COVID-19 Exacerbates Risk Factors for Poor Mental Health

In a recent poll, 45 percent of adults in the U.S. reported that their mental health has been negatively impacted due to worry and stress over the coronavirus. The unprecedented shutdown of economic and social activities has heightened risk factors for poor mental health, including:

  • Unemployment and financial insecurity – The economic impacts of COVID-19 have been sudden and deep, causing massive job losses and financial insecurity. Across economic cycles, there are persistent disparities in unemployment across race and education, and early findings suggest the impacts of the current crisis will be no different. A significant body of research demonstrates that unemployment impairs mental health, and longitudinal studies suggest that unemployment is not only correlated to distress but also causes it.7 This could be of ongoing concern as poor mental health has also been shown to affect future employment.8 Job losses and financial insecurity are likely to reduce an individual’s sense of control, which can have negative effects on mental health.9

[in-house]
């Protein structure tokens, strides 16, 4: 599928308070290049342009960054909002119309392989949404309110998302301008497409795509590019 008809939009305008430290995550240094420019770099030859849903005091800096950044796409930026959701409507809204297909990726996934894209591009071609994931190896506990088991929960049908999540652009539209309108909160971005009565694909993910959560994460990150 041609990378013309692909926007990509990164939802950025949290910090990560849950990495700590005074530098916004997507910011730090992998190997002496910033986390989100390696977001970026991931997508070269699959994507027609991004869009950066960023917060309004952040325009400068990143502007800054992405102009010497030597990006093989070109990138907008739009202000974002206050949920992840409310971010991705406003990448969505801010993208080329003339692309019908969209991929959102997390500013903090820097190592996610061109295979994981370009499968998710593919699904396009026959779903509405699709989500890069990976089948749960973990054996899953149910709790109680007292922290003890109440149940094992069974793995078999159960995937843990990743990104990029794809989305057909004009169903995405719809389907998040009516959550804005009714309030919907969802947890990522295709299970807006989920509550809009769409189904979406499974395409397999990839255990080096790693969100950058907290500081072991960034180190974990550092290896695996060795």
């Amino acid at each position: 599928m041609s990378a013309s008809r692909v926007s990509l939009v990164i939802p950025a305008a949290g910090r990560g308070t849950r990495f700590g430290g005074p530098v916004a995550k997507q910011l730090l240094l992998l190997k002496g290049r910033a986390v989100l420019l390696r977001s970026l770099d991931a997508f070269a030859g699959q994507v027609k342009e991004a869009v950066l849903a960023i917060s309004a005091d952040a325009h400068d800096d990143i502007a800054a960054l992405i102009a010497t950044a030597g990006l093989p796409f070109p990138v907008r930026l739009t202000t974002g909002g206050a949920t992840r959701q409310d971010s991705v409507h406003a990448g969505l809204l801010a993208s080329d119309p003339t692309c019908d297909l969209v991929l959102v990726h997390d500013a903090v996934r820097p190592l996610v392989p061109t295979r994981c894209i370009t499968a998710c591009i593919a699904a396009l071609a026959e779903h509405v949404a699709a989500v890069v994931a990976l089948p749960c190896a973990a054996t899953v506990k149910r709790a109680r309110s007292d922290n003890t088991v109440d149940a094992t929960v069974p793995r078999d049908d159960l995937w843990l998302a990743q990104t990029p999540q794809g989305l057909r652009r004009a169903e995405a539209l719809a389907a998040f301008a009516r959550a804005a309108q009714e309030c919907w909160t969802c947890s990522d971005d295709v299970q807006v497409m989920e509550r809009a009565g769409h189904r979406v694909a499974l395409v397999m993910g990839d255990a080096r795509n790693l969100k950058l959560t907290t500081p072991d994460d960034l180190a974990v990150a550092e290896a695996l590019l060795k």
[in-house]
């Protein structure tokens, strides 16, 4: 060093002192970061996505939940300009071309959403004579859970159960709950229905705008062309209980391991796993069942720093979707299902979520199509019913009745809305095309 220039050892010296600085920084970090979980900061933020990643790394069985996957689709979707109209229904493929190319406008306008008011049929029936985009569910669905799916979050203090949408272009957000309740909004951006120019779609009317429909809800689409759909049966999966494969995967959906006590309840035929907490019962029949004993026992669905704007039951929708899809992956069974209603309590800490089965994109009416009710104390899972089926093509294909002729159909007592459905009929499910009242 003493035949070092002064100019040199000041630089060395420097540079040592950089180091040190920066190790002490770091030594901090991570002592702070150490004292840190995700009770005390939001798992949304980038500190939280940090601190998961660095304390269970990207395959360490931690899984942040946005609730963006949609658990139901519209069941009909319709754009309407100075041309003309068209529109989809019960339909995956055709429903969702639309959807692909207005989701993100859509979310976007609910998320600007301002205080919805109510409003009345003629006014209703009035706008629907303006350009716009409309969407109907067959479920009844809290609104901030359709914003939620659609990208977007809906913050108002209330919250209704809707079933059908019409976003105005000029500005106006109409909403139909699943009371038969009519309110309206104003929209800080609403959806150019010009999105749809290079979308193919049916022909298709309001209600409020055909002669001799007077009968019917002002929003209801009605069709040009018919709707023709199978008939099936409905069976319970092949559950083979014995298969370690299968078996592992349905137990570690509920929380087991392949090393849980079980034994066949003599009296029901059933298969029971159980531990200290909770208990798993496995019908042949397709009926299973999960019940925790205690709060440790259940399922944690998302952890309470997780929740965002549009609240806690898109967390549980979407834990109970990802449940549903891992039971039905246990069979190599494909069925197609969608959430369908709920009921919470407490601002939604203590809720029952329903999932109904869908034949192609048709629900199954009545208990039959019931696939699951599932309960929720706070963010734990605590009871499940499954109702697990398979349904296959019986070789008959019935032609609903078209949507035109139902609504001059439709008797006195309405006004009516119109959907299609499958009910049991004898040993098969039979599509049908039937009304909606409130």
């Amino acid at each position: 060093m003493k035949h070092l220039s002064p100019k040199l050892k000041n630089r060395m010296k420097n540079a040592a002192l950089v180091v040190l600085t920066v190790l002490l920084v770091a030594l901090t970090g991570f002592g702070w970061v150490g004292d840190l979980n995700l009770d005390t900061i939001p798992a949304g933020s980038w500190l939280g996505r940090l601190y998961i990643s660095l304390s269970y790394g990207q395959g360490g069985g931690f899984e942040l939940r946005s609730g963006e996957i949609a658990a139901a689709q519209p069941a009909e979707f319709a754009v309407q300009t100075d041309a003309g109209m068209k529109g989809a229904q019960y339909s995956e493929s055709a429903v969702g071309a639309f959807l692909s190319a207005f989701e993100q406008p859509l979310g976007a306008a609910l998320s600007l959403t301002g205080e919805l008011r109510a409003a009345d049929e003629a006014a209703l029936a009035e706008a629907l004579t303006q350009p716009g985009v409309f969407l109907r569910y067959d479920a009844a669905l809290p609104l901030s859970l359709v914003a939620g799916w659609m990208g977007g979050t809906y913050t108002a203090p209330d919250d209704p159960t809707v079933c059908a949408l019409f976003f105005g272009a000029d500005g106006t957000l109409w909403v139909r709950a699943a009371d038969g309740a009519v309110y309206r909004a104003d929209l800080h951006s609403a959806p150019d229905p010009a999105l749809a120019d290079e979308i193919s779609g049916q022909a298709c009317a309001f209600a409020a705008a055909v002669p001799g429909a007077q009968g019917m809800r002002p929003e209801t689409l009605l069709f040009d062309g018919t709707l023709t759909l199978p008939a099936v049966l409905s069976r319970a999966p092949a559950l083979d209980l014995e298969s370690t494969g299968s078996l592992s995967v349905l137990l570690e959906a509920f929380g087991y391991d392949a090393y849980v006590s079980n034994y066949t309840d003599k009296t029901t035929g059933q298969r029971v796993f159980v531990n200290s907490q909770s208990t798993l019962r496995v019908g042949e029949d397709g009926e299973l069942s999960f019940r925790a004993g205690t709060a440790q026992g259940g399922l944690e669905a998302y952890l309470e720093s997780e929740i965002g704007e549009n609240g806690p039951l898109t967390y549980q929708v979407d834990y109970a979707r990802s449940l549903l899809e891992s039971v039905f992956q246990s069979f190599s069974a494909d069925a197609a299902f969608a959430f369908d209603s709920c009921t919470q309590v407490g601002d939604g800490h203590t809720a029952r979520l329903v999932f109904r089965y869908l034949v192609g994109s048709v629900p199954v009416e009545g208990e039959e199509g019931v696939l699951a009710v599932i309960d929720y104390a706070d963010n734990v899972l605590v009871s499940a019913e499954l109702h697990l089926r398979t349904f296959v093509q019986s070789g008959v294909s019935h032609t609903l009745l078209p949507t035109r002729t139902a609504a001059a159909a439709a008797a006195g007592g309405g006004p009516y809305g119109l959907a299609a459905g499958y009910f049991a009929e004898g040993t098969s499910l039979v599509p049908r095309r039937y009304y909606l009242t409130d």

• Existing Physical Health Conditions – Having a chronic disease is a risk factor for poor mental health.10 There has been an increase in people experiencing two or more chronic health conditions at the same time, and the “comorbidity” of mental and physical health disorders is among the most common.11 Low-income people and people of color are more likely to suffer from chronic disease and other health conditions as a result of structural barriers that have negatively impacted their neighborhoods and economic prospects. COVID-19 is exacerbating these inequities, as evidenced by the devastating impact that is hitting Black and Latinx communities particularly hard.
  • Social isolation and loneliness – Shelter-in-place mandates have been a necessary public health measure, but the sudden reduction in human connection will take its toll, particularly for vulnerable populations that were already experiencing high levels of social isolation, such as low-income older adults. A meta-analysis of public health research found consistent evidence linking social isolation and loneliness to worse cardiovascular and mental health outcomes.12 One study even found that the health impacts of strong social relationships were akin to quitting smoking.13